The 2014-2015 Ebola outbreak in West Africa hit Liberia hard, killing over 4,800 people, devastating the lives of thousands more and wreaking havoc on the country’s economy. Grief, fear and panic were widespread. Efforts to contain the disease stalled market activities and caused many families' livelihoods to suffer.
Mercy Corps played an important role in responding to the outbreak, working with local partners to deliver health and hygiene messaging to prevent further spread of the virus.
In June 2013, the World Health Organization declared the end of Ebola transmission in Liberia, but the economic impacts of the outbreak threaten the progress the country has made in its recovery from more than a decade of civil war that ended in 2003.
Ongoing support is critical to address pre-Ebola challenges, including poverty and a dysfunctional healthcare system, and to speed economic recovery and help families overcome the lingering effects of this crisis.
- Emergency response: Mobilized community leaders to teach 2 million people how to protect themselves from Ebola with lifesaving hygiene and Ebola prevention lessons. Set up hand-washing stations and provided accurate, trusted information through mass media, posters, text messages and community meetings.
- Agriculture & food: Distributing emergency food aid to families that have been economically impacted by Ebola. Providing seeds, tools and cash so people can restart livelihoods and purchase food and supplies.
- Children & youth: Implementing mental health recovery programs to help children cope with the emotional effects of the Ebola epidemic.
- Health: Bolstering community preparedness against future Ebola outbreaks. Training community health committees to work more effectively and helping them strengthen their relationships with the local government.
All stories about Liberia
Liberia: Cash assistance program provides critical resources to post-Ebola Liberia
As of April 2016, Mercy Corps and its partners have used the EREL program to help a total of 18,000 households who lost their economic livelihoods to the Ebola crisis.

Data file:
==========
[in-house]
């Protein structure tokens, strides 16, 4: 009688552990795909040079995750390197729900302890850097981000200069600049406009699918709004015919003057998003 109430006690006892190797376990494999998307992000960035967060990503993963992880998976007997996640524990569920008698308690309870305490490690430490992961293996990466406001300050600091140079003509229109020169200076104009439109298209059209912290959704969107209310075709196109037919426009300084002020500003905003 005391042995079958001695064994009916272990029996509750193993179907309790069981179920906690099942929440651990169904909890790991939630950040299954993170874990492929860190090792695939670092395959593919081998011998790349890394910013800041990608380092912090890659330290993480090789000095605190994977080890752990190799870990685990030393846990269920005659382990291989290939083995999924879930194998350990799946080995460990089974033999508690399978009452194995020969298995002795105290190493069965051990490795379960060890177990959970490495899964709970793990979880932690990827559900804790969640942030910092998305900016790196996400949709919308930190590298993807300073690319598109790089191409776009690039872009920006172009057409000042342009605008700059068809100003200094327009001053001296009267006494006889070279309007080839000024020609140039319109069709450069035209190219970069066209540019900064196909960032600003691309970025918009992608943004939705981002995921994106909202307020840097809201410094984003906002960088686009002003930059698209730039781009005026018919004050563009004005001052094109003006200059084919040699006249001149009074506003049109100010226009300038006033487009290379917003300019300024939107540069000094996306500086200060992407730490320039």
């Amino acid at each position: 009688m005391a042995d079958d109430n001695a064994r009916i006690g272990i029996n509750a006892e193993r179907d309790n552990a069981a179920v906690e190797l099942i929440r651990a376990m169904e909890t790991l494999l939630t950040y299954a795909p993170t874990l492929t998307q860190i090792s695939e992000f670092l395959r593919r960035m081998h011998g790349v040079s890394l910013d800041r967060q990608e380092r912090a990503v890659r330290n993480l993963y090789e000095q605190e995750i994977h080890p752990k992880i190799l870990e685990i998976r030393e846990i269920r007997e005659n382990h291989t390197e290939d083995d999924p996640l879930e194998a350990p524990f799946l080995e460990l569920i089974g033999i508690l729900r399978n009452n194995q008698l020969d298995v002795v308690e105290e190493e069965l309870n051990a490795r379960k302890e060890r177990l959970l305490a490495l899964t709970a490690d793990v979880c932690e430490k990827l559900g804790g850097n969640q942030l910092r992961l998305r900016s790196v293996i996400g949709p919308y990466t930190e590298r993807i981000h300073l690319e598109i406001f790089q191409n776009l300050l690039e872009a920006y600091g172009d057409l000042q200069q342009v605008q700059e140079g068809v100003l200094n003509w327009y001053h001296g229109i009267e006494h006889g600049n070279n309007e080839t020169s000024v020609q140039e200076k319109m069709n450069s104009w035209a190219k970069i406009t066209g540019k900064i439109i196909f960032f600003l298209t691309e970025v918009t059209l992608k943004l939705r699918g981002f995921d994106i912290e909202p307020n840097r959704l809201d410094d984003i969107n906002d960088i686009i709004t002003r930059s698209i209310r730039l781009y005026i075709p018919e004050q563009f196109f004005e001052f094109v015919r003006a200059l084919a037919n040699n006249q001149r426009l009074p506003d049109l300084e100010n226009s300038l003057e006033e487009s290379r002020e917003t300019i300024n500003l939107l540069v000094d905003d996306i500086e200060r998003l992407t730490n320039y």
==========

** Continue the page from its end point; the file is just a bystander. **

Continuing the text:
Liberia: Emergency funds lift families up after Ebola
Markets and livelihoods came to a halt when the worst outbreak of Ebola in history swept through West Africa. Find out how cash is helping hard-hit families get back on their feet.
Liberia: Quick facts: What you need to know about stopping Ebola
What will it take to end the largest Ebola outbreak in history? Get the facts about the reality on the ground and what we're doing to contain the disease.
Liberia: Photos: Ebola prevention in action
The fight against Ebola isn't over. Our team, along with 15,000 community educators, is bringing lifesaving information to Liberia's most remote areas.
Liberia: Ebola response diaries: Isaac
Ebola response team member Isaac has always had a passion for working with vulnerable youth. Now, he's determined to empower young people in Liberia to protect themselves and stop the Ebola crisis.
Liberia: Behind the camera: The power of one pen
Freelance photographer Nancy Farese is documenting Mercy Corps programs in Haiti this week. Prior to leaving, she reflected on her last trip to Liberia in 2011.
Liberia: Youth find work meeting new needs
Two young men sit outside the shop that's brought them a new source of income.
Liberia: Nobel Peace Prize, elections and youth
With the award of the Nobel Peace Prize last week to three influential women including two Liberians, the world will surely take notice of the October 11th elections in Liberia.
Liberia: Delivering clean water to Ivorian refugees in Liberia
Even though the political crisis in Côte d'Ivoire (Ivory Coast) ended almost a month ago, a humanitarian catastrophe remains. More than a million Ivoriens fled their homes to escape fierce fighting during the crisis, including at least 135,000 people that escaped into neighboring Liberia.
Liberia: More than 100,000 Ivorian refugees in Liberia
Mercy Corps has deployed emergency staff who have conducted assessments in affected communities and are now focusing on urgent water and sanitation needs.